“The thing you hear all the time, especially from House staff, is that you have to be a mile wide and an inch deep,” says Aaron Jones, director of congressional relations at The Wilson Center and a former staffer for Kentucky Republican Rep. Harold Rogers. “There are so many issues that a House staffer has to cover that it’s hard to be an expert and to get an appreciable level of knowledge.”

In fact, a 2017 survey by the Congressional Management Foundation of more than 200 senior House and Senate staffers working in lawmaker offices found that only 15 percent were “very satisfied” with their colleagues’ knowledge and ability to adequately support lawmakers’ official duties.

“What was shocking was the stark contrast in some very key areas of where congressional staff felt there was a very strong need and where they felt that institutionally they and the members they served were not getting what they needed, and the implications of that for democracy,” says Fitch of the Congressional Management Foundation.

That same survey found continuous staff turnover on Capitol Hill. In fact, no position had a median tenure of more than four years.

The top reason staffers cited for leaving the Hill: a desire to earn more money.

“Staff salaries have always been low but the last eight years is when it really started to bite,” says Jones, noting that when he started on the Hill in 2006 it was possible to rack up “pretty good” raises over a short period of time. “Talking to staffers now, they haven’t seen a raise in a couple of years.”

While those salaries have largely remained depressed over the past decade, the cost of living in Washington has shot through the roof. To pay congressional staff a third, or less, of what they could make elsewhere is “just unfair,” says former Virginia Democratic Rep. James P. Moran.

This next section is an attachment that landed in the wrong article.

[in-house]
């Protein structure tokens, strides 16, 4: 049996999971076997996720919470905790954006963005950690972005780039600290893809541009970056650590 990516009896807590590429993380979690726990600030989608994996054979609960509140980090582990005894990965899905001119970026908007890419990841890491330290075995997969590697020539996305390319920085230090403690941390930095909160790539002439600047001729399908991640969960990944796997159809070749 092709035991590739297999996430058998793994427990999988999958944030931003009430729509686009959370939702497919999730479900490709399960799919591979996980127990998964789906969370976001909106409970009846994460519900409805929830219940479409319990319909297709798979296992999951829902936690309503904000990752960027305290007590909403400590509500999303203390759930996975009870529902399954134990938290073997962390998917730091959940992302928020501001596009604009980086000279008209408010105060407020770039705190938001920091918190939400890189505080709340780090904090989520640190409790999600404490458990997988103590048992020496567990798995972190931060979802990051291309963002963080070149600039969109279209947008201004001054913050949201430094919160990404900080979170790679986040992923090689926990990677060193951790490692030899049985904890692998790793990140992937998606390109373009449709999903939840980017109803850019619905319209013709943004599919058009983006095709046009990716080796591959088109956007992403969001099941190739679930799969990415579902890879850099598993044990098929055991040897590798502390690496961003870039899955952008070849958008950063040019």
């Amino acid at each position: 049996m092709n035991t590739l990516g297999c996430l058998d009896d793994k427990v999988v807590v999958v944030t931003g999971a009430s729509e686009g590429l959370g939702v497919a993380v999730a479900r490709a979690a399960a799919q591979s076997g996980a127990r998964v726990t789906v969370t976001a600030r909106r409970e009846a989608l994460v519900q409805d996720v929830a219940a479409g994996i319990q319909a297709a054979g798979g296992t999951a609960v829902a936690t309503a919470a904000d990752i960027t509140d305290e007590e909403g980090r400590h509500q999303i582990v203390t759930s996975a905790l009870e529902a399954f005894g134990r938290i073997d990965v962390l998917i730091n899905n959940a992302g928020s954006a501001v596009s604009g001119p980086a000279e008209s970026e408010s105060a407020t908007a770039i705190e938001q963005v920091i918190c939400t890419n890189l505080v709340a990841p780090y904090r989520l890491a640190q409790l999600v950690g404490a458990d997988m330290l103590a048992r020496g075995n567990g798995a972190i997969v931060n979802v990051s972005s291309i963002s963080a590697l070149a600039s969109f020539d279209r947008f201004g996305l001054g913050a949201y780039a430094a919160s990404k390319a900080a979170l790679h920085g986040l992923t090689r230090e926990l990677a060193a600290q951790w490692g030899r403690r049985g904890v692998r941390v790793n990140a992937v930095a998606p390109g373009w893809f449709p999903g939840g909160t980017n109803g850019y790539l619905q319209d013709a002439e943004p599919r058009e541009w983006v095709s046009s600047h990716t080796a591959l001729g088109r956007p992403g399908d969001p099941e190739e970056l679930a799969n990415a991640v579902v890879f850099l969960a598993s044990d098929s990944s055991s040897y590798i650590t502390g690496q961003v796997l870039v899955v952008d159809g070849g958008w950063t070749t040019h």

“As a result, the really good ones will move up the ladder, learn everything they can and then they will cash out,” Moran says. “If you have a family, it’s irresponsible not to cash out because Congress doesn’t pay what congressional staff are worth.”

When adjusted for inflation, staff pay has been essentially flat for the last quarter-century, according to Schuman.

The low salaries make it hard for lawmakers to hire experienced experts in most, if not all, of today’s top policy concerns, including the environment, health care, national security and emerging technologies.

A typical member of Congress “is not going to be able to afford a real expert on those things,” Jones observes. “You’re going to be able to get somebody who is learning on the job. A committee may sometimes get somebody who has been in an agency or who has worked in the private sector, but that is because the professional [policy] committees are able to offer more.”

Meanwhile, lack of experience among lawmakers is a big problem too. The average number of years of elected service for both senators and representatives has sharply declined from a decade ago, according to a 2018 CRS report. In the 111th Congress (2009-10), the average amount of experience in the Senate was 13.4 years, and 10.3 years in the House. In the current Congress, those numbers have fallen to 10.1 and 9.4 years respectively.

The incoming Congress will have even less experience following  the large number of retirements among GOP House lawmakers and the drubbing the party took in the midterms. The election cumulatively produced the House’s third-highest turnover rate since at least 1974, according to the data-news analysis website FiveThirtyEight.

The shortage of policy experience has particular implications for House Republicans since current conference rules limit committee chairmen to just three, two-year terms. Those limits, as well as the unfavorable re-election climate for Republicans this year, drove eight GOP committee chairmen to choose retirement.

While their replacements in the new Congress have yet to be selected, the next cohort of House ranking members is expected to be significantly less experienced, which experts predict will impair their effectiveness.

“When they come up that fast, they haven’t had the experience of having to craft serious legislation and having to craft any compromises,” says Thomas Susman, a former Senate staffer and longtime congressional analyst. “They haven’t really worked across the aisle.”